Calling a member of the Zarife family a public servant, telling them they work for a monopoly, that everyone’s individual effort doesn’t count collectively, and that an employee’s passion is lost among a Crown corporation’s hubbub, is the worst kind of insult! “It’s completely false,” exclaims Tony whenever he hears such things. “I’m passionate about my projects, and in the three decades I’ve been working for the SAQ, my bosses have always given me free reign and the confidence to grow and evolve.”

Lucie Zarife

His sister Lucie is of the same opinion. A graduate of Jean-Eudes and Brébeuf colleges, as well as HEC Montréal, this director and logistics expert climbed the SAQ ranks one by one. She started off as a clerk when she was just 16, then became a technician, then an analyst, then an administrator, then a director, and finally a supply chain manager. Today, the 48-year-old leader oversees teams she whole-heartedly trusts and whose expertise Quebecers benefit from. “I spent my career making sure procedures were simplified and choices multiplied and diversified. Everything we do at the SAQ, all our actions and decisions, we do with one thing in mind: the client. The SAQ works tirelessly in order to constantly push the customer experience further. Quebecers have to know that!”

Among these projects there is SAQ Inspire, which identifies each member’s profile and suggests discoveries and discounts based on their tastes and purchase history. “That’s what’s concrete for the public. But behind the scenes, we work non-stop to improve our technological systems.” When it comes to the website, whether it’s advice services, product diversity or quality, Lucie is well placed to know and understand the detail and dedication required from each team member. “Everything is designed so that customers can discover different wines and spirits. Even in-store, we aim to offer an experience that goes above and beyond retail. We do everything we can to ensure that customers enjoy their experience. The taste tags are an excellent tool for finding your favourite types of wines. Customers also have the opportunity to discuss with experts and explain their needs. We have created a common vocabulary. It’s incredible.”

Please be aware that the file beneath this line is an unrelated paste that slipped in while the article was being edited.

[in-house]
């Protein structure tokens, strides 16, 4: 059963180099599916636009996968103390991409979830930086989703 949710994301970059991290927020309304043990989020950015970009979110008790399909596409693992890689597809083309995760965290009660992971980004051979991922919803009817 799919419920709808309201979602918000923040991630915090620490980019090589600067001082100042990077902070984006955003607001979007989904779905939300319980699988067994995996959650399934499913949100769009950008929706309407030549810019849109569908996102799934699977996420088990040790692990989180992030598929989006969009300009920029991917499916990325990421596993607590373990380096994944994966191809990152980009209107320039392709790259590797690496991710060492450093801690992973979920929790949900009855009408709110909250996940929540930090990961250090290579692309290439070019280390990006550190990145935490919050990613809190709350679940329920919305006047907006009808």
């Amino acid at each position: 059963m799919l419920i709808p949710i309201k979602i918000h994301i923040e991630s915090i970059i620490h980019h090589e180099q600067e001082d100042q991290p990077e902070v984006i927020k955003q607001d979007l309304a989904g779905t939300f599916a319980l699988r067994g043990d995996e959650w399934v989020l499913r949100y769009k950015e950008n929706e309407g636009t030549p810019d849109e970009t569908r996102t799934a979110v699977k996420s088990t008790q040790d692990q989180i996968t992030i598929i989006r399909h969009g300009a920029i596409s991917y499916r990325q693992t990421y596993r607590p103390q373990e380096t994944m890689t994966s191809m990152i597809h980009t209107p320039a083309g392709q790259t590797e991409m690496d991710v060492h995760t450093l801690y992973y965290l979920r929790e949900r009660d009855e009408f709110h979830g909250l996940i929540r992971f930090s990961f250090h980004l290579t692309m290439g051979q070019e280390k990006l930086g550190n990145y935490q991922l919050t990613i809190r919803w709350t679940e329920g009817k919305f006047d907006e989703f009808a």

All this doesn’t just happen magically. “Back when my mother was working for the SAQ, and even before then, employees gave their heart and soul trying to improve the company’s services and management. Fifty years later and that hasn’t changed one bit. I’ve witnessed my teams give it all they’ve got. It’s beautiful to see. I work for a company that considers community support to be very important. The SAQ donates to food banks, Tablée des chefs, and other organizations, like Maisonneuve-Rosemont Hospital, which hosts the event Montréal Passion Vin every year. It’s very stimulating.”

When Lucie talks about passion, it’s the real deal. So much so that even when she was diagnosed with cancer, she continued right on working. In fact, she believes that her work and colleagues are what got her through the tough times.

And she was proven right when she was told in June of last year that the cancer was in remission. “For my birthday, on June 24, when gatherings of 10 people were permitted, my spouse rented a cottage and my family prepared delicious dishes and incredible pairings. It was my most memorable birthday to date. And that’s also what the SAQ is all about: the joy of sharing, discovering, being together, and creating unforgettable memories.”

Unfortunately, when the second wave of COVID-19 hit, Lucie’s cancer came back with a vengeance. Methodical and combative, the manager, who has seen her fair share of challenges, remains positive and focused on work. “We are currently working on a big project that will further improve customers’ in-store experience. I am surrounded by people telling me to stop and rest. But for me, passion is a better remedy than solitude and rest. And on top of that, the SAQ is my family. Do you leave your family in order to do battle alone?” The question hangs in the air, unanswered. Lucie continues: “I want to stay at the helm, next to my co‑pilots; it makes me feel like I am making a difference. That’s what the SAQ has allowed me to do over the years: make a difference in the lives of others.”

Photos: Julien Faugère.